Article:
2. Questioning and analyzing beliefs (after they come to your attention).
    1. I notice when I'm not being curious. (Recent example from Anna: Whenever someone criticizes me, I usually find myself thinking defensively at first, and have to visualize the world in which the criticism is true, and the world in which it's false, to convince myself that I actually want to know. For example, someone criticized us for providing inadequate prior info on what statistics we'd gather for the Rationality Minicamp; and I had to visualize the consequences of [explaining to myself, internally, why I couldn’t have done any better given everything else I had to do], vs. the possible consequences of [visualizing how it might've been done better, so as to update my action-patterns for next time], to snap my brain out of defensive-mode and into should-we-do-that-differently mode.)

    2. I look for the actual, historical causes of my beliefs, emotions, and habits; and when doing so, I can suppress my mind's search for justifications, or set aside justifications that weren't the actual, historical causes of my thoughts. (Recent example from Anna: When it turned out that we couldn't rent the Minicamp location I thought I was going to get, I found lots and lots of reasons to blame the person who was supposed to get it; but realized that most of my emotion came from the fear of being blamed myself for a cost overrun.)

    3. I try to think of a concrete example that I can use to follow abstract arguments or proof steps. (Classic example: Richard Feynman being disturbed that Brazilian physics students didn't know that a "material with an index" meant a material such as water. If someone talks about a proof over all integers, do you try it with the number 17? If your thoughts are circling around your roommate being messy, do you try checking your reasoning against the specifics of a particular occasion when they were messy?)

    4. When I'm trying to distinguish between two (or more) hypotheses using a piece of evidence, I visualize the world where hypothesis #1 holds, and try to consider the prior probability I'd have assigned to the evidence in that world, then visualize the world where hypothesis #2 holds; and see if the evidence seems more likely or more specifically predicted in one world than the other (Historical example: During the Amanda Knox murder case, after many hours of police interrogation, Amanda Knox turned some cartwheels in her cell. The prosecutor argued that she was celebrating the murder. Would you, confronted with this argument, try to come up with a way to make the same evidence fit her innocence? Or would you first try visualizing an innocent detainee, then a guilty detainee, to ask with what frequency you think such people turn cartwheels during detention, to see if the likelihoods were skewed in one direction or the other?)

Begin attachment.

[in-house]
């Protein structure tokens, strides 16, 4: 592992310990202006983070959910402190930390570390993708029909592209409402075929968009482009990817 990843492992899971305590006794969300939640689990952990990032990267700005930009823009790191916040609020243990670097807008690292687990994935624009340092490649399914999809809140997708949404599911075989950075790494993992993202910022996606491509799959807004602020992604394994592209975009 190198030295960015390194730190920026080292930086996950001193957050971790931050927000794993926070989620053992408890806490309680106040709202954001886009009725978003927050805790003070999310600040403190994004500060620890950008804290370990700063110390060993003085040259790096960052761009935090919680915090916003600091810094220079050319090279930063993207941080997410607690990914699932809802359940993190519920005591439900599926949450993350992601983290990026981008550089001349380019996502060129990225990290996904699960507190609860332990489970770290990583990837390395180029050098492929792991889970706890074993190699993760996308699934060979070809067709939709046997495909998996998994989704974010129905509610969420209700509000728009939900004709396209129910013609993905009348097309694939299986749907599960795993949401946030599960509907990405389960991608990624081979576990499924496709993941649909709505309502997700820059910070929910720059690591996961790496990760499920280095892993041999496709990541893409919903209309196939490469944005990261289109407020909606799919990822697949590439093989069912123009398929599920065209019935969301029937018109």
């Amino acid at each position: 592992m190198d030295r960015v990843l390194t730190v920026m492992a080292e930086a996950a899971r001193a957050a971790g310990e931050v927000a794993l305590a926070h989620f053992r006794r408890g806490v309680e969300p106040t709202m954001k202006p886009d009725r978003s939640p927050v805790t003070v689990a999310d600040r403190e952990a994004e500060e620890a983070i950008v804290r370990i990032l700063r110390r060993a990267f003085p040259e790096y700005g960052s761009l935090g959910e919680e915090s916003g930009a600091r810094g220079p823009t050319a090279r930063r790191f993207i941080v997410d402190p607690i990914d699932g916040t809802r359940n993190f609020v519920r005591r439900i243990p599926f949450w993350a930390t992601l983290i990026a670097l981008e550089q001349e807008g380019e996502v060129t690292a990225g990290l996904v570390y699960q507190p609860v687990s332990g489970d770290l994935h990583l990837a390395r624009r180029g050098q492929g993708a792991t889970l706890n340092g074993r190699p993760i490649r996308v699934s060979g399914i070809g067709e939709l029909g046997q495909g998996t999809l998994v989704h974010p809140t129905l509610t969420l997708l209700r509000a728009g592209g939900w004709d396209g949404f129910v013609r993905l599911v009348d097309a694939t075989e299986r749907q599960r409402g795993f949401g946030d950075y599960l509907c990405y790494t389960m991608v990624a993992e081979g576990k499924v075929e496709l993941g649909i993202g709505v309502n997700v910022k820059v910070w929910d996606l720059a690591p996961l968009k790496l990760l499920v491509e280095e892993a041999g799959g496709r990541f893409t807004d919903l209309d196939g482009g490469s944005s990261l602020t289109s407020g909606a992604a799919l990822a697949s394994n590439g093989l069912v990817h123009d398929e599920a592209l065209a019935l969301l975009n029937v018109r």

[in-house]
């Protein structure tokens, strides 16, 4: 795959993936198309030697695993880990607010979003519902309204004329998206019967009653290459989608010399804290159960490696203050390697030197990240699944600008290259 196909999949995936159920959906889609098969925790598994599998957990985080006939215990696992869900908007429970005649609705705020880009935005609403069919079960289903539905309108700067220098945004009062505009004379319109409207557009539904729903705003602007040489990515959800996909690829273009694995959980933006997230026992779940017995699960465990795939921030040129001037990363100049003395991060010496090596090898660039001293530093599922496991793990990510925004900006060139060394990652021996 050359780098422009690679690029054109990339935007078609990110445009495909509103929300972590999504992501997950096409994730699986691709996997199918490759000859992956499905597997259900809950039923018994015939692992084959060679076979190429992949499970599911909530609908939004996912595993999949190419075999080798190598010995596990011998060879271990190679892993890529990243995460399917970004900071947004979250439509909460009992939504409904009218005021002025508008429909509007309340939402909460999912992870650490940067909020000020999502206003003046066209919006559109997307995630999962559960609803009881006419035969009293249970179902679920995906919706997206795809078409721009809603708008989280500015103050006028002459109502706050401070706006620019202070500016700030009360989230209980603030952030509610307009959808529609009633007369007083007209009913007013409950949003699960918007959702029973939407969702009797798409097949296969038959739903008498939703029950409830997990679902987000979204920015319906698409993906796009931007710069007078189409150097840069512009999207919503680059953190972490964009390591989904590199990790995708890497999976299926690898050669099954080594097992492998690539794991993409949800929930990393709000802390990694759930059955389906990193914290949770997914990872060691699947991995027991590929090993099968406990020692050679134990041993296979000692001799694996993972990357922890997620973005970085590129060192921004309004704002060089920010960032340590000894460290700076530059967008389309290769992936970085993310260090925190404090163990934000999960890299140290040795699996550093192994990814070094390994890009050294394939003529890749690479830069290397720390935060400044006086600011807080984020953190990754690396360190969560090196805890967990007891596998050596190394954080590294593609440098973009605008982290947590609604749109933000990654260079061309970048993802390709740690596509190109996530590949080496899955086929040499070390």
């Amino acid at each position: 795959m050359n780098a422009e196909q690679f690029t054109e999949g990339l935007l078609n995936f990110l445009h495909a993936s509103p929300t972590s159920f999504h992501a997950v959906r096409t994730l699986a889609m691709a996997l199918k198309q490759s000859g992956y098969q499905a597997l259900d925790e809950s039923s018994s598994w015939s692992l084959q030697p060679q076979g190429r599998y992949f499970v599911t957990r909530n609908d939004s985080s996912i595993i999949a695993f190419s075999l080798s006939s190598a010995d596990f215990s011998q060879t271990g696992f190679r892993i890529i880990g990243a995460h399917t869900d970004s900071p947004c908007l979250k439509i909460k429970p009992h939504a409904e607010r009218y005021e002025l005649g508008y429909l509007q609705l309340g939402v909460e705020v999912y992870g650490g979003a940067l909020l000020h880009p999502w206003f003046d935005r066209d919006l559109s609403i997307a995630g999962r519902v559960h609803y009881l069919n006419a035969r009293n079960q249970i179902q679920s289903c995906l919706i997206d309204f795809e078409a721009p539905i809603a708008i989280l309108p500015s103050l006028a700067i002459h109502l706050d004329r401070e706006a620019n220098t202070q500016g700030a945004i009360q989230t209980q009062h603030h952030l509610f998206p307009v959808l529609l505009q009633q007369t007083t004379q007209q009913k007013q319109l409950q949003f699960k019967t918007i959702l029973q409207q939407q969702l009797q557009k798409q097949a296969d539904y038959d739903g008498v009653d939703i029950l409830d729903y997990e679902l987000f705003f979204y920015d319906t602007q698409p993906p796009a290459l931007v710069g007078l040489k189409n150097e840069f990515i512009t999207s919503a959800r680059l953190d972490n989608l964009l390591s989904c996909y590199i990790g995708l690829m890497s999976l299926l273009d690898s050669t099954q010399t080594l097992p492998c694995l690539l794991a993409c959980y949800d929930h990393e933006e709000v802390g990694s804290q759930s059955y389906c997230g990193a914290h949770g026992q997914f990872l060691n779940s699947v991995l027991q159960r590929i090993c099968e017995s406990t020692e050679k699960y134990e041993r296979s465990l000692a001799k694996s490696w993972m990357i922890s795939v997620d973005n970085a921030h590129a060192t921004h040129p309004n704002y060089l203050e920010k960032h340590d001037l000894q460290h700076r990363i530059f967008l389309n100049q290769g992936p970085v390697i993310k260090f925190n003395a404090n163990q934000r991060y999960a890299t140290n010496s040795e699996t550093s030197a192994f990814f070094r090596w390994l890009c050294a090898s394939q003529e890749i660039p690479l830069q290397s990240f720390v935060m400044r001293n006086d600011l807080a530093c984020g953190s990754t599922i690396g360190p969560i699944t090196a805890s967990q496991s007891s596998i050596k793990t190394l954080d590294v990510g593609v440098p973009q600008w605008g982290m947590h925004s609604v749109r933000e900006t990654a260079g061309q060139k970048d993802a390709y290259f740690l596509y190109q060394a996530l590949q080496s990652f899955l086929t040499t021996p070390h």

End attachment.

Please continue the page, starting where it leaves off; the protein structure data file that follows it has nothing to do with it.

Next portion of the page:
5. I try to consciously assess prior probabilities and compare them to the apparent strength of evidence. (Recent example from Eliezer: Used it in a conversation about apparent evidence for parapsychology, saying that for this I wanted p < 0.0001, like they use in physics, rather than p < 0.05, before I started paying attention at all.)

    6. When I encounter evidence that's insufficient to make me "change my mind" (substantially change beliefs/policies), but is still more likely to occur in world X than world Y, I try to update my probabilities at least a little. (Recent example from Anna: Realized I should somewhat update my beliefs about being a good driver after someone else knocked off my side mirror, even though it was legally and probably actually their fault—even so, the accident is still more likely to occur in worlds where my bad-driver parameter is higher.)

  3. Handling inner conflicts; when different parts of you are pulling in different directions, you want different things that seem incompatible; responses to stress.